For citizenship to work, the vast majority of residents must be citizens. But to become citizens, residents must be invited in on the condition of giving up their own past loyalties for those of their new hosts… In return for our rights to pick our own leaders and make our own laws, we are asked to obey America’s statutes. We must honor the traditions and customs of our country. As Americans we cherish the memory of those who bequeathed to us such an exceptional nation, and we contribute… our time, money, and, if need be, safety and lives on our country’s behalf.

(Excerpted from pages 1 – 4)

He maintains that our Republic is on shaky ground and describes from what we came and to which we may return,

Republics are so often lost not over centuries but within a single decade… History is not static…citizenship can wax and wane…and abruptly vanish… A sign of democratic sclerosis is a loss of confidence in the integrity of voting—to the point that it becomes seen as a futile exercise rather than a bulwark of citizenship.

In most regimes of the past, there was one set of laws for the rich, priests, autocrats, and aristocrats and quite another for those without money, high religious or political office, or noble birth and lineage. Or those who gained power by election often sabotaged subsequent elections on the theory of “one election, one time.”

(Excerpted from pages 4 – 6)

Hanson summarizes democracy’s genesis and benefits,

Citizenship… explains the Greek achievement of drawing on the talents and energy of a much-empowered resident and middle-class population… Once protected by laws, rather than by the transitory goodwill and patronage of aristocrats and autocrats, in a practical sense the citizen has far more legal and economic latitude to paint, write, build, farm, create, discover, or litigate… If not worried about being arbitrarily jailed, killed, deprived of his property and inheritance, or told where and how to live, a citizen is more likely to exploit his own talents—and often create wealth for his commonwealth.

(Excerpted from page 9)

From these origins, the idea and practice of citizenship increased in fits and starts; however, it is always in danger of disappearing,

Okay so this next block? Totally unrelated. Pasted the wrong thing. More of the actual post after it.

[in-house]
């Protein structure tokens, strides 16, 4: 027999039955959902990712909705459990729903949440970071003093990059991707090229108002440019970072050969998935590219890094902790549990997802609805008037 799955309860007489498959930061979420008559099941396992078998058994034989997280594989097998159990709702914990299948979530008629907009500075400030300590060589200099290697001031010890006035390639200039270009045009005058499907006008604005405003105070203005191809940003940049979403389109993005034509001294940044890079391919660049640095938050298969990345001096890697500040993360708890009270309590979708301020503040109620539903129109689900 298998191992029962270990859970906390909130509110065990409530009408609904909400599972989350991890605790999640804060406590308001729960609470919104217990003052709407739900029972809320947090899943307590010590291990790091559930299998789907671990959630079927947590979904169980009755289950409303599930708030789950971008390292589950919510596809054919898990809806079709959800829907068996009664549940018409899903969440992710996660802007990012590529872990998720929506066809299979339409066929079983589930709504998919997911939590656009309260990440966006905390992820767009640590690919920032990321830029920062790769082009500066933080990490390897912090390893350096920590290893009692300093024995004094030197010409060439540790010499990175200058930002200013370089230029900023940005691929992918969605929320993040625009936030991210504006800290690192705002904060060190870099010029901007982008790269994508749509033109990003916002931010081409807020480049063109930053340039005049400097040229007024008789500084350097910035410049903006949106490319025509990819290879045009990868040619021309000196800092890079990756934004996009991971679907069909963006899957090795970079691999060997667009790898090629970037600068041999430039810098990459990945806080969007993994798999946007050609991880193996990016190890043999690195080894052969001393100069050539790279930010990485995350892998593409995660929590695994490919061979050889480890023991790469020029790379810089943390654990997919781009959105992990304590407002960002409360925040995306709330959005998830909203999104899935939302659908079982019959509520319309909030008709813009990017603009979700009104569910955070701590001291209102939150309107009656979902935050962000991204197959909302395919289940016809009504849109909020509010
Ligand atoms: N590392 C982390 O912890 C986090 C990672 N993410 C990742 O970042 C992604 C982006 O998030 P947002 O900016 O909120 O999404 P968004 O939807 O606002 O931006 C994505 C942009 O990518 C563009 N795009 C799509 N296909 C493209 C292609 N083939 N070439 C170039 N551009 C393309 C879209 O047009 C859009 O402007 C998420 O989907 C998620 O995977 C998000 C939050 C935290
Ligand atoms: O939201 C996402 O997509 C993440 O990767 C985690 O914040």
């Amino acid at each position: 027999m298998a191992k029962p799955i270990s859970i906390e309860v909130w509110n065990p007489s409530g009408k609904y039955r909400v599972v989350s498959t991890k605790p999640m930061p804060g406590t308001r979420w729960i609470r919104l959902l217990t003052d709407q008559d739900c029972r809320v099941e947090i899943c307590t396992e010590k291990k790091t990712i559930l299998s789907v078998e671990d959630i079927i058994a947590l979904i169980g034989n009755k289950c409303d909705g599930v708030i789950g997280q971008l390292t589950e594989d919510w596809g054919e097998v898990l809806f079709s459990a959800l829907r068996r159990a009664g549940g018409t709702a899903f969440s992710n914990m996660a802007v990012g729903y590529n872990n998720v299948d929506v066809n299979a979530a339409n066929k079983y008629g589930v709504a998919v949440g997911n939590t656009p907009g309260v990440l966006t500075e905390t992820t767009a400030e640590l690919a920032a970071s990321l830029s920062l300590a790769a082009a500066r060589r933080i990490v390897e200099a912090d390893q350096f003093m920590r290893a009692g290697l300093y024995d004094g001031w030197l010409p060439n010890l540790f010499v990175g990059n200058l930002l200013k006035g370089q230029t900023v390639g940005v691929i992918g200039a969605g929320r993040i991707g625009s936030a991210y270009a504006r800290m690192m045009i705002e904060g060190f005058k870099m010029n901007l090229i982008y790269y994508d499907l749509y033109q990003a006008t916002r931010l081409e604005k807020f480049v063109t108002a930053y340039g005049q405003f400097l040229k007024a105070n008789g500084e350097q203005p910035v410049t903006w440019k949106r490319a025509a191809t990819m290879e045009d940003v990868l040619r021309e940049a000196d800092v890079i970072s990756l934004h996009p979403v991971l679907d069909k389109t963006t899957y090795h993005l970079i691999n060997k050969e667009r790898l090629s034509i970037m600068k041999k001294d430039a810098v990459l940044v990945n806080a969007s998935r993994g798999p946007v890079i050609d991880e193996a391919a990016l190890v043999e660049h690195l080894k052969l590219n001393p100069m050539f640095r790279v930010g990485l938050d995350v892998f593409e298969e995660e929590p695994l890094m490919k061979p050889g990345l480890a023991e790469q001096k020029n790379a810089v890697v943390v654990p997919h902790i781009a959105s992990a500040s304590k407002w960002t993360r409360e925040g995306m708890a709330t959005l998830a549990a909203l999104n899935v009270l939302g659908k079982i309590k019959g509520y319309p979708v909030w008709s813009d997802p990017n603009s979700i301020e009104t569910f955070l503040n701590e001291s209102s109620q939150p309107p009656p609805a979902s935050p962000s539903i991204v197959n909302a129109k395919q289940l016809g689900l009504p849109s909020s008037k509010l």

The subsequent postclassical idea of Western constitutional citizenship ebbed and flowed through periods of retrenchment, oppression, and authoritarianism. Nevertheless, it slowly evolved through the Middle Ages, Renaissance, Reformation, and Enlightenment toward an ever-greater array of rights and forevermore inclusion of the formerly dispossessed…

By the twenty-first century, the Western idea of citizenship, after twenty-five hundred years of evolution, neared its logical fruition with the full emancipation of the poor, women, and minority populations after the long-ago abolition of serfdom, indentured peasantry, and chattel slavery…

In a practical sense the privileges of Western citizenship are, in fact, diluting… Just as there was no constitutional government before 700 BC, so there is no rule that there must be democracies and republics in the twenty-first century… Affluence and leisure often prove more dangerous to citizenship than poverty and drudgery.

(Excerpted from pages 10 – 11)

The body of Hanson’s argument explores the tension pulling our Republic apart,

Citizenship in the United States is now being pulled in two different and often antithetical directions, from below and above, spontaneously and yet by design, through both ignorance of and intimacy with the Constitution.

Many Americans do not know or worry much about the consequences of radical demographic, cultural, or political influences for the status of citizenship. They are indifferent to millions of immigrants of uncertain status, veritable resident strangers in their midst… When nearly four in ten Americans have no notion of their rights under the First Amendment, it is easy to curb them.

On the other hand, some elites believe that they know the Constitution all too well and therefore believe it in dire need of radical deletions and alterations to fit the times. They envision an always improving, changing, and evolving Constitution that should serve as a global model for a vast, ecumenical brotherhood, requiring a global administrative state to monitor and enforce its ambitious idealism.

(Excerpted from pages 13 – 14)

He divides his exposition according to these two tensions which he terms “precitizenry” and “postcitizenry.” Hanson summarizes his “precitizenry” argument this way,

The notion of precitizenry reflects ancient economic, political, and ethnic ideas and customs that were once thought antithetical to the modern democratic state. Yet, in organic fashion, they are reappearing and threaten to overwhelm the American commonwealth. (Page 14)

His argument against precitizenry is further divided into chapters titled Peasants, Residents, and Tribes. He writes,

Peasants [reviews] the ancient argument that to be self-governing, citizens must be economically autonomous… Without a middle class, society becomes bifurcated. It splinters into one of modern masters and peasants. In that situation, the function of government is not to ensure liberty but to subsidize the poor to avoid revolution and to exempt the… wealthy, who reciprocate by enriching and empowering the governing classes.

Residents argues that [sovereign] states must privilege citizens over mere residents… Citizens live within delineated and established borders. They share a common history. Their sacred physical space allows them to pursue their constitutional rights without interference from abroad. Living on common and exclusive ground encourages shared values, assimilation, and integration and defines national character… Yet we now live…in an age [where] …an accident of birth should not deprive any of the planet’s eight billion people from entering and living in the United States. Citizenship, however, is not indestructible.